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Discussion Starter · #1 ·
I'm not sure if this qualifies as a 'ride report', because it was pretty short (about an hour), but I find it significant for me for a couple reasons. Let me splain...

I bought my weestrom about a week and a half ago. I'm absolutely in love with it, and have put on a few hundred miles in the intervening time. Up until now I've always ridden heavy cruisers (older Suzuki GS rides - my primary was a '78 GS850, and for a while I had a mid-80's 650).

The wee is my first modern 'sport' bike (and i quote that because I know it's technically a dual sport. This ain't no crotch rocket). But as far as torque, setup, gearing, and design, this puppie's a lot zipper than The Beast (my 850).

As a kid, I did tons of trail riding, and some amateur racing. As a grownup, I've raced -cars- through various SCCA levels, but I was never into sport bikes, and certainly not performance riding.

Until last night.

My friend (whom I'll refer to as E) has a nice R1150 beemer he's super fond of. It was a nice cool evening, so we said "Lets ride...". He took the lead, and headed out. I was expecting a 40-50 mile loop in the cool early evening on back roads.

What I didn't expect was to be taking this at what I would qualify as "spincter-tightening speeds"

E led the ride, and afterwards, he told me he was watching carefully to see my pacing, how I was doing, and whether he was pushing too hard. I settled into a good spot about 100' behind him, and stayed there through all turns, stops, changes, and passes. He didn't out accelerate me, and he didn't out maneuver me, but he kept me pushing. Things I learned last night:

* You cannot FAKE body position in turn setup. You can't push the bike over into the turn, remaining slightly upright, and expect to have ANY give room if you misjudge your turn. If you're going to go into a turn at speed, COMMIT to it, lean into it, and hold it. If you need to tighten up the turn, you have space to do so!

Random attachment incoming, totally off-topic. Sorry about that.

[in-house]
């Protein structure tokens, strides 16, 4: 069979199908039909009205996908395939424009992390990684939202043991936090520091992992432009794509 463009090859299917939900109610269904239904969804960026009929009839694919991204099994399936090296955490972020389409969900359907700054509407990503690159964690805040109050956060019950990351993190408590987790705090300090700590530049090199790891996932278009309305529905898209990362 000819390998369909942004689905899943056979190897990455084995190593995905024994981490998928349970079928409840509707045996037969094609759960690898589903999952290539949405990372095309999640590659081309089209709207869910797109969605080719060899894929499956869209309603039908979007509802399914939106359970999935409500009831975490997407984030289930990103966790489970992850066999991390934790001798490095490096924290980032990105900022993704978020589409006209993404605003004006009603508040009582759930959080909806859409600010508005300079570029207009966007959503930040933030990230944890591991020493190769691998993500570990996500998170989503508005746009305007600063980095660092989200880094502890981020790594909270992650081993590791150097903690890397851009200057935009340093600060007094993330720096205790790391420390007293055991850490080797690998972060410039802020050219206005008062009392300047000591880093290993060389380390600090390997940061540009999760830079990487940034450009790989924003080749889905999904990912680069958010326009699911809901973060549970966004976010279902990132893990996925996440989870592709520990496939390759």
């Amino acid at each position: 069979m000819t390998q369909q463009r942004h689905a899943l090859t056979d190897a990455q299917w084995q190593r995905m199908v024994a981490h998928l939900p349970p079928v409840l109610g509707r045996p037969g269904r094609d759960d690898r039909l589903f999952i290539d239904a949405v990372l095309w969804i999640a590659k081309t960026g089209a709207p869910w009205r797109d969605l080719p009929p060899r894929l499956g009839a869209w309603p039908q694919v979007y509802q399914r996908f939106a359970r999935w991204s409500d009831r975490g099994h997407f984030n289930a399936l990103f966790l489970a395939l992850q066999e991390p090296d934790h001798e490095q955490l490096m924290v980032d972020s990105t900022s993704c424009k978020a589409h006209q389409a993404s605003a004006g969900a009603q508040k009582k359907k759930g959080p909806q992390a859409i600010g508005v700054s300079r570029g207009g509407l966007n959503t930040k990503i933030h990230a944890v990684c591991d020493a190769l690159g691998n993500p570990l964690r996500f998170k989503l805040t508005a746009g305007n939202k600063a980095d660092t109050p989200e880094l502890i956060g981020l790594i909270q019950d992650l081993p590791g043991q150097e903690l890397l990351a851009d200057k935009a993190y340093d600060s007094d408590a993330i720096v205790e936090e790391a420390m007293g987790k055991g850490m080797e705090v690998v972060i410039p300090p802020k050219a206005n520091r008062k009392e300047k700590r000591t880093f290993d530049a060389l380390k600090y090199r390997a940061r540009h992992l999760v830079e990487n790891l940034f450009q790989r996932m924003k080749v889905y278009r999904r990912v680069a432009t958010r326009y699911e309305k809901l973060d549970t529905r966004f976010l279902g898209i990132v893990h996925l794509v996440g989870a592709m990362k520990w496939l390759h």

* Braking is unintuitive - In normal riding, I use my rear brake with a light hand on my front brake as needed. In heavy riding, I don't think I saw E's brake light flash once, and I found myself doing far more engine braking (except for one unfortunate downhill stop to a stop sign. That's what a back wheel slide feels like!)

* Road conditions make me nervous. Most back roads were rough light gray asphalt. About as grippy as you can get. One stretch was freshly laid black asphalt that still looked vaguely shiny. I was super-cautious on this, and E noticed it and backed off a notch, though it was probably just tar, not oil. But still made me nervous.

Now comes the questions...

Because I'm used to big old 4 cylinder engines, riding the twin V feels 'choppy' and 'slappy'. Particularly when really pushing hard, I feel the slam and what sounds like valve chatter - there's a 'clack' to it that I'd normally associate with a loose cam or valve. The standard SUzuki 'whine' is there no problem, oil levels are fine, but should I worry about that 'clack'?

My throttle linkage is vaguely loose. I have about 1/8th of a turn from 'throttled down all the way' to the stop. It's only a problem when I'm ad a dead stop and I feel the grip loose, but is this a worry point?